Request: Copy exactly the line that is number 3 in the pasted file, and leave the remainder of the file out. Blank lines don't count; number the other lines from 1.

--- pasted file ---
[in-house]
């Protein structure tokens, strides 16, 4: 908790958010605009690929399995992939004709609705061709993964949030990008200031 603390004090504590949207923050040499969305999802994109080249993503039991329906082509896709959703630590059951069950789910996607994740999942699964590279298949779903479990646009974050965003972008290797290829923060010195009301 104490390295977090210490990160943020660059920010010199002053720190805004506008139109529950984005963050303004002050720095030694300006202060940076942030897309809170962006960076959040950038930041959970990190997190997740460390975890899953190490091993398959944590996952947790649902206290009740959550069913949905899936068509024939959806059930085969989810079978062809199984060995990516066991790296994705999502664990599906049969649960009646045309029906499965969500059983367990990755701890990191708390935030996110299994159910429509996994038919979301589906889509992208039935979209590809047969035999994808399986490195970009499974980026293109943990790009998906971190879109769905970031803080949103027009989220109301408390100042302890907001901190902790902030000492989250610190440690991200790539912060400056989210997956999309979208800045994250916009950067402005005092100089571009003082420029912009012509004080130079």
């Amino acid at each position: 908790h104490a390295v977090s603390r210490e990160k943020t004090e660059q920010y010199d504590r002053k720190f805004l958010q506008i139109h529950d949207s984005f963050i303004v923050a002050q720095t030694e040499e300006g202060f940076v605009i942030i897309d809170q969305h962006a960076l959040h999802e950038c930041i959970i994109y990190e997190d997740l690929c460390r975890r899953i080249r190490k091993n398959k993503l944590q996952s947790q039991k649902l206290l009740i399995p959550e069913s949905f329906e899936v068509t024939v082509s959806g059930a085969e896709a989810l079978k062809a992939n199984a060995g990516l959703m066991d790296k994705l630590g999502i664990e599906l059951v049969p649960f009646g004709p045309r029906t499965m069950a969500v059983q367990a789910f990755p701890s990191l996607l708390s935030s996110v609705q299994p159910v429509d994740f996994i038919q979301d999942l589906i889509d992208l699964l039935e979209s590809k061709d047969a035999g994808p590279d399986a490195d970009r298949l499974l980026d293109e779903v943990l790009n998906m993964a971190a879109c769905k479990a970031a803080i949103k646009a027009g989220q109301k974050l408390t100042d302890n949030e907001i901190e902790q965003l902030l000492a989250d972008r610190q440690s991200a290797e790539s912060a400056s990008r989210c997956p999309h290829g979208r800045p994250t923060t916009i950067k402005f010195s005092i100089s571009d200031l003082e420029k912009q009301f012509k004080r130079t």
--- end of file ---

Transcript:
């Amino acid at each position: 908790h104490a390295v977090s603390r210490e990160k943020t004090e660059q920010y010199d504590r002053k720190f805004l958010q506008i139109h529950d949207s984005f963050i303004v923050a002050q720095t030694e040499e300006g202060f940076v605009i942030i897309d809170q969305h962006a960076l959040h999802e950038c930041i959970i994109y990190e997190d997740l690929c460390r975890r899953i080249r190490k091993n398959k993503l944590q996952s947790q039991k649902l206290l009740i399995p959550e069913s949905f329906e899936v068509t024939v082509s959806g059930a085969e896709a989810l079978k062809a992939n199984a060995g990516l959703m066991d790296k994705l630590g999502i664990e599906l059951v049969p649960f009646g004709p045309r029906t499965m069950a969500v059983q367990a789910f990755p701890s990191l996607l708390s935030s996110v609705q299994p159910v429509d994740f996994i038919q979301d999942l589906i889509d992208l699964l039935e979209s590809k061709d047969a035999g994808p590279d399986a490195d970009r298949l499974l980026d293109e779903v943990l790009n998906m993964a971190a879109c769905k479990a970031a803080i949103k646009a027009g989220q109301k974050l408390t100042d302890n949030e907001i901190e902790q965003l902030l000492a989250d972008r610190q440690s991200a290797e790539s912060a400056s990008r989210c997956p999309h290829g979208r800045p994250t923060t916009i950067k402005f010195s005092i100089s571009d200031l003082e420029k912009q009301f012509k004080r130079t």